Lymphatic function is regulated by a coordinated expression of lymphangiogenic and anti-lymphangiogenic cytokines Journal Article


Authors: Zampell, J. C.; Avraham, T.; Yoder, N.; Fort, N.; Yan, A.; Weitman, E. S.; Mehrara, B. J.
Article Title: Lymphatic function is regulated by a coordinated expression of lymphangiogenic and anti-lymphangiogenic cytokines
Abstract: Lymphangiogenic cytokines such as vascular endothelial growth factor-C (VEGF-C) are critically required for lymphatic regeneration; however, in some circumstances, lymphatic function is impaired despite normal or elevated levels of these cytokines. The recent identification of anti-lymphangiogenic molecules such as interferon-γ (IFN-γ), transforming growth factor-β1, and endostatin has led us to hypothesize that impaired lymphatic function may represent a dysregulated balance in the expression of pro/anti-lymphangiogenic stimuli. We observed that nude mice have significantly improved lymphatic function compared with wild-type mice in a tail model of lymphedema. We show that gradients of lymphatic fluid stasis regulate the expression of lymphangiogenic cytokines (VEGF-A, VEGF-C, and hepatocyte growth factor) and that paradoxically the expression of these molecules is increased in wild-type mice. More importantly, we show that as a consequence of T-cell-mediated inflammation, these same gradients also regulate expression patterns of anti-lymphangiogenic molecules corresponding temporally and spatially with impaired lymphatic function in wild-type mice. We show that neutralization of IFN-γ significantly increases inflammatory lymph node lymphangiogenesis independently of changes in VEGF-A or VEGF-C expression, suggesting that alterations in the balance of pro-and anti-lymphangiogenic cytokine expression can regulate lymphatic vessel formation. In conclusion, we show that gradients of lymphatic fluid stasis regulate not only the expression of pro-lymphangiogenic cytokines but also potent suppressors of lymphangiogenesis as a consequence of T-cell inflammation and that modulation of the balance between these stimuli can regulate lymphatic function. © 2012 the American Physiological Society.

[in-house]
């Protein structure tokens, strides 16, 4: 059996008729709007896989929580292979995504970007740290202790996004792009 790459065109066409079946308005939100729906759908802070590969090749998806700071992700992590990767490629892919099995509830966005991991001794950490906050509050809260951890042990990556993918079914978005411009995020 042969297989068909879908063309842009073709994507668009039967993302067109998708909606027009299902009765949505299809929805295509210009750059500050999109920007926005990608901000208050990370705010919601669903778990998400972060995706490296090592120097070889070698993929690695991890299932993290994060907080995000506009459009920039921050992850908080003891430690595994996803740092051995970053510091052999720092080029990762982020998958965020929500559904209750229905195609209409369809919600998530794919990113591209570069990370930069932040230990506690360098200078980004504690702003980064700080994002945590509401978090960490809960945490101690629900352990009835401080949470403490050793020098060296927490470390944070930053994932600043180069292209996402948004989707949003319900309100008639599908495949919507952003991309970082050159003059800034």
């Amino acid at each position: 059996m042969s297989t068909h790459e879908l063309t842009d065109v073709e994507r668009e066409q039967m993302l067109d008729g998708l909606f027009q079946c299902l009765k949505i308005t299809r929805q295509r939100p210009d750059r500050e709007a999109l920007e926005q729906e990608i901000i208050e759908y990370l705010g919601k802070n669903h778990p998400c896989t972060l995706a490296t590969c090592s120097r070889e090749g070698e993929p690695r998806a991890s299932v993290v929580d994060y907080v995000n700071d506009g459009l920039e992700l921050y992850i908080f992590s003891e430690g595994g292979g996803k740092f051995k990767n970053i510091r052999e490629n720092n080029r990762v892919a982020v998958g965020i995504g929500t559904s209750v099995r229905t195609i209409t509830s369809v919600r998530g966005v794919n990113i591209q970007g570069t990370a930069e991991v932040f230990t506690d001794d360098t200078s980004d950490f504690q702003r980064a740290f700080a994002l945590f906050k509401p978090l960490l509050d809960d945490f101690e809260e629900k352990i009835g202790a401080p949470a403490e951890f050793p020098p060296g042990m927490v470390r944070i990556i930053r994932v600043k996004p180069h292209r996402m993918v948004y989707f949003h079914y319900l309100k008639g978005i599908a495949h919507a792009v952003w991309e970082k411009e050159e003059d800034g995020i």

Keywords: controlled study; protein expression; vascular endothelial growth factor a; nonhuman; lymphoscintigraphy; cell proliferation; t-lymphocytes; animal cell; mouse; animals; mice; animal tissue; mus; animal experiment; animal model; inflammation; wild type; mice, inbred c57bl; mus musculus; vasculotropin c; lymph vessel; lymphangiogenesis; lymphedema; tail; wound healing; regeneration; vascular endothelial growth factor c; lymphatic system; cytokines; gamma interferon; mice, nude; vasculotropin a; transforming growth factor beta1; cytokine production; interferon-gamma; cd3+ t lymphocyte; tubulin; t lymphocyte activation; cd45 antigen; lymph; neutralizing antibody; endostatin; hepatocyte growth factor; vascular endothelial growth factor-c; interferon-?; transforming growth factor-?1
Journal Title: American Journal of Physiology - Cell Physiology
Volume: 302
Issue: 2
ISSN: 0363-6143
Publisher: American Physiological Society  
Date Published: 2012-01-01
Start Page: C392
End Page: C404
Language: English
DOI: 10.1152/ajpcell.00306.2011
PROVIDER: scopus
PUBMED: 21940662
PMCID: PMC3328842
DOI/URL:
Notes: --- - "Export Date: 1 February 2012" - "CODEN: AJPCD" - "Source: Scopus"
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MSK Authors
  1. Babak Mehrara
    295 Mehrara
  2. Tomer Avraham
    33 Avraham
  3. Jamie Christine Zampell
    29 Zampell
  4. Alan Yan
    20 Yan
  5. Evan Scott Weitman
    18 Weitman
  6. Nicole Denise Yoder
    1 Yoder
  7. Nicholas M Fort
    1 Fort